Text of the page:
Reputable breeders want to meet you in person and interview you in the same way you should want to interview them. Beware, online breeders are catching on so some pretend to only sell to qualified buyers. If they trade a credit card for a puppy shipped to you, does that make you qualified?
THK: Would you expect reputable breeders to conduct health screenings of the puppies they sell? What would you consider absolute essential?
Lorna Grande: Absolutely, that is what you are paying for! If health screenings have not been done that is a red flag that this is not a reputable breeder and you should walk away.
On PupQuest we have a health-screening page. There, you can find links to different databases that list tests that should be done for each breed. For some breeds, there are ways to confirm online that the parents of your potential pup have passed these tests.
Routine care should be done by a licensed veterinarian. Be careful! Many breeders cut corners by buying vaccines and worming medications online and giving them to their puppies themselves. Again, a red flag that this breeder is cutting corners.
THK: Could you describe how puppy mills operate? Aside from being incredibly cruel, how can they also affect the future health/life of the puppy you buy?
Lorna Grande: There is no particular definition of puppy mill. On PupQuest, we call them puppy farms. Generally puppy farms are large, commercial, wholesale “breeders” that sell to pet shops or directly to consumers online. When people talk to clerks at pet shops or email with a “breeder” online, they somehow don’t connect the dots back to a puppy farm/mill because the person they are talking to doesn’t seem like a bad person. I think their vision of puppy mills is so terrible we can’t believe this particular individual would be affiliated with that industry. We think this disconnect contributes to why puppy farms/mills still have so many customers even though there is so much clear information out there educating consumers and warning them not to get dogs from puppy mills/farms.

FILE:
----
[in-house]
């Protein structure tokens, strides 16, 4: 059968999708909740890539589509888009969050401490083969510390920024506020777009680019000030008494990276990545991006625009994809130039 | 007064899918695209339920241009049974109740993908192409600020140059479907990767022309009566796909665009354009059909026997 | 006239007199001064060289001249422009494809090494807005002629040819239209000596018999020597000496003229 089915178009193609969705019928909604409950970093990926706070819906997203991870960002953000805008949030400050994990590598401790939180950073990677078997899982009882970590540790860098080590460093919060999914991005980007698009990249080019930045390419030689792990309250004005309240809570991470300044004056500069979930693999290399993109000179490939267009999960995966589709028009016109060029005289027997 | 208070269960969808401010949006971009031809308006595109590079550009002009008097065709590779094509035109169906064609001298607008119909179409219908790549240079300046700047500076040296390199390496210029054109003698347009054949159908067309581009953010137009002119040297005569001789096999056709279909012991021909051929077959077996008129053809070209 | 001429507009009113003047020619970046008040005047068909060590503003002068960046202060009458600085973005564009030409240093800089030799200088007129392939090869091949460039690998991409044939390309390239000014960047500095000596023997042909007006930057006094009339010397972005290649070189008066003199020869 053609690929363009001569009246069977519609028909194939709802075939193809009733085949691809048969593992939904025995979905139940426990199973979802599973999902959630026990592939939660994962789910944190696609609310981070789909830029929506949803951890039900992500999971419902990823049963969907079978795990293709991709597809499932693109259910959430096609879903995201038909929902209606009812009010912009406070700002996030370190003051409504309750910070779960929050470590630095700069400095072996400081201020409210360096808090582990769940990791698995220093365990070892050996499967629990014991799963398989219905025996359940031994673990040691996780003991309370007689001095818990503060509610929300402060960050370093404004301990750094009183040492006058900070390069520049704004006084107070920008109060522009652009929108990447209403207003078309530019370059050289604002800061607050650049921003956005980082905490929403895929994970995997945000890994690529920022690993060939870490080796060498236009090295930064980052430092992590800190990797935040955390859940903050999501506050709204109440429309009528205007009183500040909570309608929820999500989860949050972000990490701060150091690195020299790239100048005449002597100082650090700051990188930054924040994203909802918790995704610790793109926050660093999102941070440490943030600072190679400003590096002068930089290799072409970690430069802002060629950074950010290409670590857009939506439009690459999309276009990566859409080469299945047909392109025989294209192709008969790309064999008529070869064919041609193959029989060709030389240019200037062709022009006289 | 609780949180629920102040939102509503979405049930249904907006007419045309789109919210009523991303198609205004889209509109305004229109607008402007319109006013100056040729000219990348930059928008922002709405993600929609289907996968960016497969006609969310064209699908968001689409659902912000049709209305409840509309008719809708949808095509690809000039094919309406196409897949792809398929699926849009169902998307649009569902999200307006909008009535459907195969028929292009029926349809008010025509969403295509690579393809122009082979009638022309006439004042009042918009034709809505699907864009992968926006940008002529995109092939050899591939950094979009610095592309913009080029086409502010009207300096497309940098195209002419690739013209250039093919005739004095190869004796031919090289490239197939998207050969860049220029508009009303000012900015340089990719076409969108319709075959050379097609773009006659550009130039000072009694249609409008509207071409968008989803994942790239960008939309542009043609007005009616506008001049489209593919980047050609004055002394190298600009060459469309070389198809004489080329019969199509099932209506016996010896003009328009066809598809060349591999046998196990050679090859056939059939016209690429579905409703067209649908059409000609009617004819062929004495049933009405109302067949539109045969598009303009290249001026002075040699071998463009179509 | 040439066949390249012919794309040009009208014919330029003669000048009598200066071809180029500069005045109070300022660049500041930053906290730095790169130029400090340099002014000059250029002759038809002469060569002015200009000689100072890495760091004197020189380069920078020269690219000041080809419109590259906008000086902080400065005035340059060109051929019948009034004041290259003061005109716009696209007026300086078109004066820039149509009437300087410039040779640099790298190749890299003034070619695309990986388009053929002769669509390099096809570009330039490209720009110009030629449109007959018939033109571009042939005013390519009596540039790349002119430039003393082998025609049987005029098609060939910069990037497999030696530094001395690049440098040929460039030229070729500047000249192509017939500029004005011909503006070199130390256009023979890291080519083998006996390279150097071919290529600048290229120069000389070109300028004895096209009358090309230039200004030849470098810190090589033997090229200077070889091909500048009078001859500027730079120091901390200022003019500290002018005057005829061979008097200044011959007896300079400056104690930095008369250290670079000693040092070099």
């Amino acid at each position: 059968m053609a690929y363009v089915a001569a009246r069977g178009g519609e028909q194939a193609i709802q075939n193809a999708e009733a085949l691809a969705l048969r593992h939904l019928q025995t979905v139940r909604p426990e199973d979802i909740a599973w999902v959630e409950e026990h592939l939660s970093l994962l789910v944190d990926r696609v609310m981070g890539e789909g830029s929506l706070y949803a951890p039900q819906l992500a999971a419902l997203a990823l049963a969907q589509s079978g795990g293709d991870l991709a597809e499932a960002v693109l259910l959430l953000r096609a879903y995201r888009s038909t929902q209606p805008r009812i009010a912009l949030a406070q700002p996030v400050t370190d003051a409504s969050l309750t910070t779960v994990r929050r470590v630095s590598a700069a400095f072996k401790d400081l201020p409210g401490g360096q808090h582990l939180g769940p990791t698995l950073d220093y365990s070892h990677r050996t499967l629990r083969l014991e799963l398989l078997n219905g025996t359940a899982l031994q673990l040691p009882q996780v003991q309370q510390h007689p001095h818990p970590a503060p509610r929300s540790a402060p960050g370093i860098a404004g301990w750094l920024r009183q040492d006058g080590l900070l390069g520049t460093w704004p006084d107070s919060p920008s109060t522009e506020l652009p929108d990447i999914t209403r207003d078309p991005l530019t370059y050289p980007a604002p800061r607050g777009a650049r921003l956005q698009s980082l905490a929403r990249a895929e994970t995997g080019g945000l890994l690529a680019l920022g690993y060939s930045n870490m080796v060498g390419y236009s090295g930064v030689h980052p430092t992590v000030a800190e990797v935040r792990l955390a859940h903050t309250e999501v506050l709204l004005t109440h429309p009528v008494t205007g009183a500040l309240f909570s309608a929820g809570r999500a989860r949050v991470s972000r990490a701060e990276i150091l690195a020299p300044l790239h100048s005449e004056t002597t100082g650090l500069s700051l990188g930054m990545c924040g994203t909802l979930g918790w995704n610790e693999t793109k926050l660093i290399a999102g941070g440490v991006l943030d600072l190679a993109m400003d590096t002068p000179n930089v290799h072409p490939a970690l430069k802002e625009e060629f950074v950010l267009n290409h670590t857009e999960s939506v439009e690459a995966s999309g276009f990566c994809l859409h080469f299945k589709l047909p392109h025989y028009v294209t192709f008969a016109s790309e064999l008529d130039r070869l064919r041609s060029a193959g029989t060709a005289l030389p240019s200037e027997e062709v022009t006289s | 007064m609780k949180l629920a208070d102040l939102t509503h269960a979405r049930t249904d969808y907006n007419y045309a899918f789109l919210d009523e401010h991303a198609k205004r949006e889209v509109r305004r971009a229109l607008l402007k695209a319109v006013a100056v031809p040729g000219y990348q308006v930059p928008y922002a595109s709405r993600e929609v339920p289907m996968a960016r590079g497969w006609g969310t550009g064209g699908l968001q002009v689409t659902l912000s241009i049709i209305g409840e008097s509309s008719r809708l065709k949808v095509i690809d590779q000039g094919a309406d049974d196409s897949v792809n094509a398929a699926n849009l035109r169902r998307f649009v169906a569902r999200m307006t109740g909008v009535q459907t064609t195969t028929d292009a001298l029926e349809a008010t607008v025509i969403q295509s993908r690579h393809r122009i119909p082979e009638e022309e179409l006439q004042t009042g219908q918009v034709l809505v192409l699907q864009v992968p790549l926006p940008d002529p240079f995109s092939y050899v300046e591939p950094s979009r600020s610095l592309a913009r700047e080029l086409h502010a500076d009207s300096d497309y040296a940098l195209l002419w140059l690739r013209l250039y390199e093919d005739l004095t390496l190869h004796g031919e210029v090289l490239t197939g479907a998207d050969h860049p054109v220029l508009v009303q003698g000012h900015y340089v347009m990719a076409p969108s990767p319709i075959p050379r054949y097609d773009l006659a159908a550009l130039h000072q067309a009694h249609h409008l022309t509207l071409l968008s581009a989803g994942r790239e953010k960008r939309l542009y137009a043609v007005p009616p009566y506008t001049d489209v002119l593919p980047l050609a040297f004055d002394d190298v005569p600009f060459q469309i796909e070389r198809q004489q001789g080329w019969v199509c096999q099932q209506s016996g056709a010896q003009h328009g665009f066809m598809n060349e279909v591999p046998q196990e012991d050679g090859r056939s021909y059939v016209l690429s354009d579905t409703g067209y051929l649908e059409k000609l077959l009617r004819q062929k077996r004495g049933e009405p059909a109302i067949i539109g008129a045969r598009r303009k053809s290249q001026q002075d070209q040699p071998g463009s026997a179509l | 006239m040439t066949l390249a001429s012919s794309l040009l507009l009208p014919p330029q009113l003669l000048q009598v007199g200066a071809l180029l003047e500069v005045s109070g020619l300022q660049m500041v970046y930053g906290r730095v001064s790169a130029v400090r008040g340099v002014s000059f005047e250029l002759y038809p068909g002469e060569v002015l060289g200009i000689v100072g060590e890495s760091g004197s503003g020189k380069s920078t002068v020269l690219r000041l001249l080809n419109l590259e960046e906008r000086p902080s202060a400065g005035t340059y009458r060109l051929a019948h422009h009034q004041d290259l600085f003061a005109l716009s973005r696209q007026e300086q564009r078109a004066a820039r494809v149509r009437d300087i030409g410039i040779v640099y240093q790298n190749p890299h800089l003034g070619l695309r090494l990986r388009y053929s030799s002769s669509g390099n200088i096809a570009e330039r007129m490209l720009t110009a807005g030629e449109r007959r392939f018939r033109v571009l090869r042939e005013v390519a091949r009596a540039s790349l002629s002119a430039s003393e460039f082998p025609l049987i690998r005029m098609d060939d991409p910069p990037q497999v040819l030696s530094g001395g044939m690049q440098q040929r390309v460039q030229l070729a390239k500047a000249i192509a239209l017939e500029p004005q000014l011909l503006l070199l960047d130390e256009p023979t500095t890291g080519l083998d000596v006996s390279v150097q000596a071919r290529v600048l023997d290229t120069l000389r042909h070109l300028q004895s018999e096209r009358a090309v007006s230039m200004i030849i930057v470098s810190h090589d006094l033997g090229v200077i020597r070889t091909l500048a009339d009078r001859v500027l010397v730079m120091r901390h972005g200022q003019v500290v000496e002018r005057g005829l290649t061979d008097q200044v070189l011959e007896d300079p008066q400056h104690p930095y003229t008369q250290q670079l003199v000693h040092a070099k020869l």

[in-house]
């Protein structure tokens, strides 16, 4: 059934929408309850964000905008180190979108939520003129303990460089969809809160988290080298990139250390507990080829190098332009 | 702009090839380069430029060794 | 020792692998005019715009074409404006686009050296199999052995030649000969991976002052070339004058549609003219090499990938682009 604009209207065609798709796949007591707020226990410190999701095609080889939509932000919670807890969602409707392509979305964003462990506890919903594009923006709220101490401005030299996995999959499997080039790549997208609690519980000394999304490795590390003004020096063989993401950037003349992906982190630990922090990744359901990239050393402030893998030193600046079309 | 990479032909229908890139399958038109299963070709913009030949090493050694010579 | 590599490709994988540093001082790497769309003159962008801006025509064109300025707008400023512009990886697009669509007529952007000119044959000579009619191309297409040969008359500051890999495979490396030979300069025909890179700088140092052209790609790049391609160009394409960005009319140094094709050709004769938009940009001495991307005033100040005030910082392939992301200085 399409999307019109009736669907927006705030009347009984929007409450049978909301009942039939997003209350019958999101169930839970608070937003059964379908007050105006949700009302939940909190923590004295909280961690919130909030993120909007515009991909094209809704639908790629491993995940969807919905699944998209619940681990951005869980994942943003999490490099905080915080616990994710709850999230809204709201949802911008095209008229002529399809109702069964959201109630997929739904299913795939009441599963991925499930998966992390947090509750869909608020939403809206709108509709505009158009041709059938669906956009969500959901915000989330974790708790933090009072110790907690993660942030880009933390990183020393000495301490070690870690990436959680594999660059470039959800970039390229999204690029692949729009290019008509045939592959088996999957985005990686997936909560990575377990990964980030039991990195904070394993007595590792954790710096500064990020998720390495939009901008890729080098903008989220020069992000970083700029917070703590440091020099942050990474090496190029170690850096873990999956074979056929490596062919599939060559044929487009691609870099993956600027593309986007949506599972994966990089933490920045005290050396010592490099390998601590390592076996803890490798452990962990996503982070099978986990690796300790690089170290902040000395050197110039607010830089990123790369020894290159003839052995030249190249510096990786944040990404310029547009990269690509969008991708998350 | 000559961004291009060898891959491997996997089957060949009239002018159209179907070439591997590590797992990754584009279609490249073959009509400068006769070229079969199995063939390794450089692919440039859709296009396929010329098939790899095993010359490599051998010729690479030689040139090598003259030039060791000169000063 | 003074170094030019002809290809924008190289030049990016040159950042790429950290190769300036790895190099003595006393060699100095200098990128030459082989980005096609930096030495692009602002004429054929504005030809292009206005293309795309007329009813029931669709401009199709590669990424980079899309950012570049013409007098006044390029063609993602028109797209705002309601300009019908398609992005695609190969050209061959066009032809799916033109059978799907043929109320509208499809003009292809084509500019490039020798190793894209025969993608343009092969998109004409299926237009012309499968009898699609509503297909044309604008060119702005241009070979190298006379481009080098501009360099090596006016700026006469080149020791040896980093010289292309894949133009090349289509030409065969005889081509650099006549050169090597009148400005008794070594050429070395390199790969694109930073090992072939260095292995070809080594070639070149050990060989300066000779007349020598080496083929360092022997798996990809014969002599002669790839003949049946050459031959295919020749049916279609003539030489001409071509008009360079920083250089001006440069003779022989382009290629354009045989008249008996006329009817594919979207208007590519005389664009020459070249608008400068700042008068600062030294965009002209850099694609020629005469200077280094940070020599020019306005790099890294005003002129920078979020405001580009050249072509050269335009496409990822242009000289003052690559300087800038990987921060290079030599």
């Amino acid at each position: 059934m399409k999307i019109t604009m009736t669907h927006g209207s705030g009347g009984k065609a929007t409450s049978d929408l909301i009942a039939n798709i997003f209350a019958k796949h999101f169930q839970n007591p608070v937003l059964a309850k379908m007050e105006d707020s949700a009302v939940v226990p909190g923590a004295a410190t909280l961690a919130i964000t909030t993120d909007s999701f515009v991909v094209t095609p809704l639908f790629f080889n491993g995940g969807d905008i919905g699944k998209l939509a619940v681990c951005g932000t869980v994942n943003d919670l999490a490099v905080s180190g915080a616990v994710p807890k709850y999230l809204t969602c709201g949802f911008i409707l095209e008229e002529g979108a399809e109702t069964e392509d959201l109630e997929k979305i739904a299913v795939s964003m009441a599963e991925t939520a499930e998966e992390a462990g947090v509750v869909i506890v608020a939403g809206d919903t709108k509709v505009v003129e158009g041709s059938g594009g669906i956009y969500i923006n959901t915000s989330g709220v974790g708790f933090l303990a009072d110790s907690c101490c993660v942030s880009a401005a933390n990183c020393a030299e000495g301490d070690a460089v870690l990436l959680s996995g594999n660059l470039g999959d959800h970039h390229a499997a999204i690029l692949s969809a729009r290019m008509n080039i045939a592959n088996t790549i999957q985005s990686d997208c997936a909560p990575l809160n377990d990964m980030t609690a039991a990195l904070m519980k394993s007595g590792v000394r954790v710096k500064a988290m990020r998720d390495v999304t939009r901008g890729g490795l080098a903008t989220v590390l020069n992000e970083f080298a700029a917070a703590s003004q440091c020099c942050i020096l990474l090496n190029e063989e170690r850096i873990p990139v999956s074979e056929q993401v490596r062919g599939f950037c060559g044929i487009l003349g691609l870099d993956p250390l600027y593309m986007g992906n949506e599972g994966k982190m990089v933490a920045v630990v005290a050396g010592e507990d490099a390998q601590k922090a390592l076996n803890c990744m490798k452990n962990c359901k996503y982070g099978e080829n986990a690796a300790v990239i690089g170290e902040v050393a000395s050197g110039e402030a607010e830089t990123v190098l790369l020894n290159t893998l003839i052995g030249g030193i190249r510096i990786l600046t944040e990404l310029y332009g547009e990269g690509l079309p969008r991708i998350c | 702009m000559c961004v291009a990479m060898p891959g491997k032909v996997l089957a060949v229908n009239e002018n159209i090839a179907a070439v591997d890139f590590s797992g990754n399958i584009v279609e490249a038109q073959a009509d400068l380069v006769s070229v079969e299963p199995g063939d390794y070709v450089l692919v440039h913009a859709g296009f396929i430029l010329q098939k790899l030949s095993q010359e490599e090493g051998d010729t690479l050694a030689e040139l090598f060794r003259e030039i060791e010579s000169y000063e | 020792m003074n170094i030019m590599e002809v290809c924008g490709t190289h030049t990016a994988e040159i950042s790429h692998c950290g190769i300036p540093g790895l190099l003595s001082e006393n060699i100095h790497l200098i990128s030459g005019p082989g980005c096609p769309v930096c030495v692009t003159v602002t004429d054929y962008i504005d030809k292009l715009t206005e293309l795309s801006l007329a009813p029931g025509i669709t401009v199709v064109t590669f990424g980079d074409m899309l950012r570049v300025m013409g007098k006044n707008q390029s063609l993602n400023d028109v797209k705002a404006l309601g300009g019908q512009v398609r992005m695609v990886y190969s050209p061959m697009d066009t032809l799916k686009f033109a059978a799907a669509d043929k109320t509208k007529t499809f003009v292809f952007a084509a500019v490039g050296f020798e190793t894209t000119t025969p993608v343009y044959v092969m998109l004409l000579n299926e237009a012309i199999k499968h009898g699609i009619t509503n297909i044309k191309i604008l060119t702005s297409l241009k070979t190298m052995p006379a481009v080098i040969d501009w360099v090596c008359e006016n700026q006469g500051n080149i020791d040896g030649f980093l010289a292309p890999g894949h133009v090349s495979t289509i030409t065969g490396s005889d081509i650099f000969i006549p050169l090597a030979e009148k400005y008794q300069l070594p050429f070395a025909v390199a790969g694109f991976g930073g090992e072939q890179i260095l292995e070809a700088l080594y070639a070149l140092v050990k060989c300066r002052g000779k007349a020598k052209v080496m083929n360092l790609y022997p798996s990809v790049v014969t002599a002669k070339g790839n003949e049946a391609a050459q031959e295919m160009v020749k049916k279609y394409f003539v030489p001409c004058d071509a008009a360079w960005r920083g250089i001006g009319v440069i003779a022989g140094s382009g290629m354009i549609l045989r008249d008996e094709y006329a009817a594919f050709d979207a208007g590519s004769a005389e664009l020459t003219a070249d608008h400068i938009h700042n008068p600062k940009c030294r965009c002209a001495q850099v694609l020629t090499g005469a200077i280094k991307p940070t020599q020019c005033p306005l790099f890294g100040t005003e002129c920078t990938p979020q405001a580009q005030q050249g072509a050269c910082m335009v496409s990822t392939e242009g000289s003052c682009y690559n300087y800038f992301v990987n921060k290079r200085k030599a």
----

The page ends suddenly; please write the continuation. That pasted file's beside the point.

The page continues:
The simplest way to explain how puppy farms operate is to remind you that most are regulated by the USDA, the United States Department of Agriculture. Without getting into the controversy of farm animals, I don’t believe most people who buy a puppy intend to get a puppy raised in the same way livestock are raised. Pigs and chickens raised for food were not intended to be social family pets. Puppies raised in crowded filthy conditions, devoid of positive, regular human interaction are not being raised humanely or with any regard for what is needed psychologically and behaviorally to grow into a healthy, stable, family pet.
THK: Any particular red flags to watch out for when buying a puppy?